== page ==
Wednesday, September 21, 2011

What I Learned From The Weekender

If you have been following the blog for the past week, you know I attended "The Weekender," a conference sponsored by Capitol Hill Baptist Church in conjunction with 9Marks Ministries. In case you missed what the conference was all about, check out the bottom of this post for a link to my perspective on each day of the conference.

In order to get the most out of a conference like this, I think a person will need to force themselves to think strategically about everything they were taught and everything they witnessed. There is always the temptation to come back from something like this and mimic everything they do. That hardly ever works. I need to be Thad Bergmeier & our church needs to be Cornerstone Bible Church. We are not them. Yet there are some things that we can learn from them. In order to work my way through this, I have asked myself this question: "What principles did I see that can be of good impact upon my current ministry?" Here is the initial answer to that question.

First, Membership Matters
I have never seen a church that stressed the importance of membership like Capitol Hill Baptist Church. But I have also never seen a church that stressed the value of membership. They will be the first ones to say that the Bible never didactically speaks of church membership, but they will say that it is all over the NT Scriptures. Not only do they call everyone that is a believer to commit and join their church, they expect it. They expect it so much that they limit the activities of what a non-member can be involved with in the life of their church.

Don't worry, we are not going to bring the hammer and limit what active non-members can do right now. But it does mean that I will recommend to our elders that we begin the process of talking about the value of membership. It does mean that we might have a conversation with those at CBC that are regular attenders, but not members. It does mean that we need to start treating membership as if it means something. But everything will be done with patience and teaching.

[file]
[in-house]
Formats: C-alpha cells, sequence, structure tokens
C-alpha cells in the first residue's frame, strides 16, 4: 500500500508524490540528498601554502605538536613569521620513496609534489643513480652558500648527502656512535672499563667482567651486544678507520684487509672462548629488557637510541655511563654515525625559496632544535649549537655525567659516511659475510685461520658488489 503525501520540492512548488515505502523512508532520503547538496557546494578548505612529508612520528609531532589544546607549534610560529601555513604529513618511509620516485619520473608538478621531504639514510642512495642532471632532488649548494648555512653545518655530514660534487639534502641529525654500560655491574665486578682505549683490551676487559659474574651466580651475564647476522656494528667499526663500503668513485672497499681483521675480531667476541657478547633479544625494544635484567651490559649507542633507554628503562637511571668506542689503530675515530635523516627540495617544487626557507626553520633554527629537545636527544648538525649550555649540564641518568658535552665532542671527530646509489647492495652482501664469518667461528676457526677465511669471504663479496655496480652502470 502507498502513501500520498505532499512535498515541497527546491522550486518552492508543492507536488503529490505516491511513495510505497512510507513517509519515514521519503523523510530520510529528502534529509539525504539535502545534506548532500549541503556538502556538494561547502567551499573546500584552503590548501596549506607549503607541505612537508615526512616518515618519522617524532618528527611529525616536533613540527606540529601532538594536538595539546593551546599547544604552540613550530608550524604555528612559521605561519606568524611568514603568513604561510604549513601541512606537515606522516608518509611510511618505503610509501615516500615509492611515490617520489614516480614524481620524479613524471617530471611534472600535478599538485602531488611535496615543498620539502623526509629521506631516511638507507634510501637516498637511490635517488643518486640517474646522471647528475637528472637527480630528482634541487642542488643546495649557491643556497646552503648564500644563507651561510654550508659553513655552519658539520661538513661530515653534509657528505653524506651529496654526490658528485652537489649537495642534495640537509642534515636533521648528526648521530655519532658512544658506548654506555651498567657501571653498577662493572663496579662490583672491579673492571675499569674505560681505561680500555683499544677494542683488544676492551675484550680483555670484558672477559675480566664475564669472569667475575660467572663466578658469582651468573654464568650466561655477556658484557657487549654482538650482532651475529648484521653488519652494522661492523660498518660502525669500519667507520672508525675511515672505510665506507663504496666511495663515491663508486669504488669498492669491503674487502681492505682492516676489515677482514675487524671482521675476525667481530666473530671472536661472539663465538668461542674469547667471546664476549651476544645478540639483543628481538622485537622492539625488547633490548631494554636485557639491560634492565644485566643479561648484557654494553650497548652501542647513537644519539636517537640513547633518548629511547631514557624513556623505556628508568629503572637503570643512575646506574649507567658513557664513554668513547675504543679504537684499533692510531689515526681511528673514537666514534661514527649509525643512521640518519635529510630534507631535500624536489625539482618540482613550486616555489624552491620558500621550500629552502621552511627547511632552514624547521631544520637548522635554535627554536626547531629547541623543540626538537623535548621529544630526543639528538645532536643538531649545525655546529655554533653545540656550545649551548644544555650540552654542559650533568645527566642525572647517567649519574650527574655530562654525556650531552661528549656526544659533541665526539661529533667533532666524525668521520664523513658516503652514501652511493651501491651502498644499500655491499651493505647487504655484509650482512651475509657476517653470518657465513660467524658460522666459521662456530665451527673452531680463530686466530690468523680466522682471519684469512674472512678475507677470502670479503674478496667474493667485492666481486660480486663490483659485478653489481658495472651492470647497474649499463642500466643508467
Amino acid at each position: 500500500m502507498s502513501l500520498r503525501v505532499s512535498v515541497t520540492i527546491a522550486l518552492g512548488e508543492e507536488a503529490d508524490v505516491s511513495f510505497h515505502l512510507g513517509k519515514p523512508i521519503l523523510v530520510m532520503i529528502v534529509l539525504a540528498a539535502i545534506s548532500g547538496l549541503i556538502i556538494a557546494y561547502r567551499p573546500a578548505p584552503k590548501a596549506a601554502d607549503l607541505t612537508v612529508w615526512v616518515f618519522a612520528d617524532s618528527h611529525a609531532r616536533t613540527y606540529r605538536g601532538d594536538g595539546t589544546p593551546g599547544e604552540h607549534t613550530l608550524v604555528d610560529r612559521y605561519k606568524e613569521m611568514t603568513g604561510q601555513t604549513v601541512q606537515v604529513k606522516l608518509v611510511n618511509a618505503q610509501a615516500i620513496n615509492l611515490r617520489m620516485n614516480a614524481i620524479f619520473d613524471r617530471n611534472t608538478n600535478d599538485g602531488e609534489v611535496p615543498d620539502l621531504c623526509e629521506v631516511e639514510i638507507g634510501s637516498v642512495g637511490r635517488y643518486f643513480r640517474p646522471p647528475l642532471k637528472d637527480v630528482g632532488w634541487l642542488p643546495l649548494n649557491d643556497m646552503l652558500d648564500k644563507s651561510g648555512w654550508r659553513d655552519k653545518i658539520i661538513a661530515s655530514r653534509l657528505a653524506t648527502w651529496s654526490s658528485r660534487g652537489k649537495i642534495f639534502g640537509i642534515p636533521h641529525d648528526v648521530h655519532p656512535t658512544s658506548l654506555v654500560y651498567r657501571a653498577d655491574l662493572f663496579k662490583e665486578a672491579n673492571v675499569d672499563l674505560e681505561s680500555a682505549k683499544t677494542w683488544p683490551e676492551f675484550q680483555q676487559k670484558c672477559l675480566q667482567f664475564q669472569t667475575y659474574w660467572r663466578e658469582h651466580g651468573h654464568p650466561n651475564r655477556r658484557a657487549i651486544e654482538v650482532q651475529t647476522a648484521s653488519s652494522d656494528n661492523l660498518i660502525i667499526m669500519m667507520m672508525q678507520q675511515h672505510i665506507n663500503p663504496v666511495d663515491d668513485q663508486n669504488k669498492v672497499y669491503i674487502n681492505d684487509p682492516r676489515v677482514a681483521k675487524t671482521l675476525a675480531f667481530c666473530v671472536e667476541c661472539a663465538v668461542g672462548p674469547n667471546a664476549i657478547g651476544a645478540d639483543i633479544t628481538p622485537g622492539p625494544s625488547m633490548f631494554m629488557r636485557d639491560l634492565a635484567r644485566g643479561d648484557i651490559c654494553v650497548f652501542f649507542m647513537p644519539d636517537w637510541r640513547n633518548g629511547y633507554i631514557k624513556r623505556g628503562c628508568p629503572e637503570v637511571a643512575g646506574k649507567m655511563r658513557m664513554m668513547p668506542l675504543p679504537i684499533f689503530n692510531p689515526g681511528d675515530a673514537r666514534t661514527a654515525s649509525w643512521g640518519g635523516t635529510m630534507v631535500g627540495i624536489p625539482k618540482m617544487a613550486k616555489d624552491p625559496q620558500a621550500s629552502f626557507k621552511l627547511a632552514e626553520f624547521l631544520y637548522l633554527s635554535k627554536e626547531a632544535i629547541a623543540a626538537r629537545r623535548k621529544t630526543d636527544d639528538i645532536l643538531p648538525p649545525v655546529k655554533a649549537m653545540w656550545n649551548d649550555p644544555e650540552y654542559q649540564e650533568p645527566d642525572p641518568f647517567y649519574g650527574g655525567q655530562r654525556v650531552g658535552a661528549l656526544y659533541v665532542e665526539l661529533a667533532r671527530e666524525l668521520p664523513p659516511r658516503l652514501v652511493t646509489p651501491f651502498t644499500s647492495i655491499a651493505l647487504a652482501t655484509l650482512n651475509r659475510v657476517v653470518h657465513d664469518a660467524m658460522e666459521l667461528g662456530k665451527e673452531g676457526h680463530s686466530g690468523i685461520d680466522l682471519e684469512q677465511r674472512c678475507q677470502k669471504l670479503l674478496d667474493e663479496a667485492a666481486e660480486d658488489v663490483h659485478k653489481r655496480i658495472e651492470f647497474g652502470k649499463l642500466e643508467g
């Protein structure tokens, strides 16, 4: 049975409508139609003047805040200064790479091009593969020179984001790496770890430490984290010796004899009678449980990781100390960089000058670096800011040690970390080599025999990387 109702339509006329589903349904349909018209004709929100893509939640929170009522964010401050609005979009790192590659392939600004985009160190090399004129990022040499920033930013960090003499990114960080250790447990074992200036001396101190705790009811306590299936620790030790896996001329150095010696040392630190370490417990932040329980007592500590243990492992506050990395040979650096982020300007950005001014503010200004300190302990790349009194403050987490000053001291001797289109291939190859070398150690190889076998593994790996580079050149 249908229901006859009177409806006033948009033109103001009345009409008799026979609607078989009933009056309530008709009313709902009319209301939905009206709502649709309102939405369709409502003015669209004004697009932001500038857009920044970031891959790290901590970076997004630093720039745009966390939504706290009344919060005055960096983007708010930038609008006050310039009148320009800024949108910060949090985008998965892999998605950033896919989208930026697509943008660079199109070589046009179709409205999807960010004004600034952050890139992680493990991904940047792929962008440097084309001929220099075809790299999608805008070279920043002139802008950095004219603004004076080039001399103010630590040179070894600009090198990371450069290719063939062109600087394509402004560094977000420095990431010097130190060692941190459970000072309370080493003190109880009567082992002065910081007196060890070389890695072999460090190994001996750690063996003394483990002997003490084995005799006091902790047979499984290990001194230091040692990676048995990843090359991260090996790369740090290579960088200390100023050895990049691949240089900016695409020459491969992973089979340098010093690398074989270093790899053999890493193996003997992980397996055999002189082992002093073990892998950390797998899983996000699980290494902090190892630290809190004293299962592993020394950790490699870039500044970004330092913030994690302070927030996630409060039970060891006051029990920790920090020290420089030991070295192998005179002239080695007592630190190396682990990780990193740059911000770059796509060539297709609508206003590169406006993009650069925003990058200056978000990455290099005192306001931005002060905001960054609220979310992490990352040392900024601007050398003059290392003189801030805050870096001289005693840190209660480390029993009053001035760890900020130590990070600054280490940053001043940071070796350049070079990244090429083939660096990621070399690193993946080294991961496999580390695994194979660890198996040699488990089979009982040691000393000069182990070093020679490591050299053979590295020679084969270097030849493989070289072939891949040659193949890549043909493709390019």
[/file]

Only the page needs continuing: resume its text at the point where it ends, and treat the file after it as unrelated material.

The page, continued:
Second, Pastoral Care
The work the Elders did at their meeting really humbled me. They knew their members. They knew what was going on in their life. They knew their spiritual condition. And they prayed for them. They modeled what it means to shepherd the people of their church. Even with a membership of over 850, they knew what was going on in the lives of their people.

Third, Preaching Works
There are no frills at Capitol Hill Baptist Church. The music simply is a piano and a guitar. They sing older songs. They prayed and read Scripture four times each. And they preached for almost an hour. All the experts say that to draw younger people, a church needs to entertain. They were anything but entertaining. I know that preaching works. Opening up the Bible, explaining the Bible, and applying the Bible is my model. It is not always the quick model, but it is the best model for long lasting results. Seeing what they do was just a helpful reminder to me that preaching is and should be the core of what you do in your main worship hour.

Fourth, Be Deliberate
They had a reason for everything they did in their church. That reason was never, "it's the easiest" or "it just makes sense." They are very deliberate about every nuance of everything they do, even down to the type of prayers that are offered at which service. I think sitting back and asking the question, "why are we doing this?" to every activity or ministry at our church will be a humbling activity. But it might just be necessary.

In the end, I would highly recommend this conference to any church leader: pastor, elder, or deacon. I would recommend it to any young man who is looking to be involved in ministry. I would recommend it to any church that is trying to make reform in their church. But if you go, don't mimic everything they do. Be yourself. Take the principles that you learn from them and apply it to your specific context of ministry. Thank you 9Marks! Thank you Capitol Hill Baptist Church! Thank you Mark Dever for your kind, gracious, and humble attitude! May God continue to help you help churches seek to be healthy.

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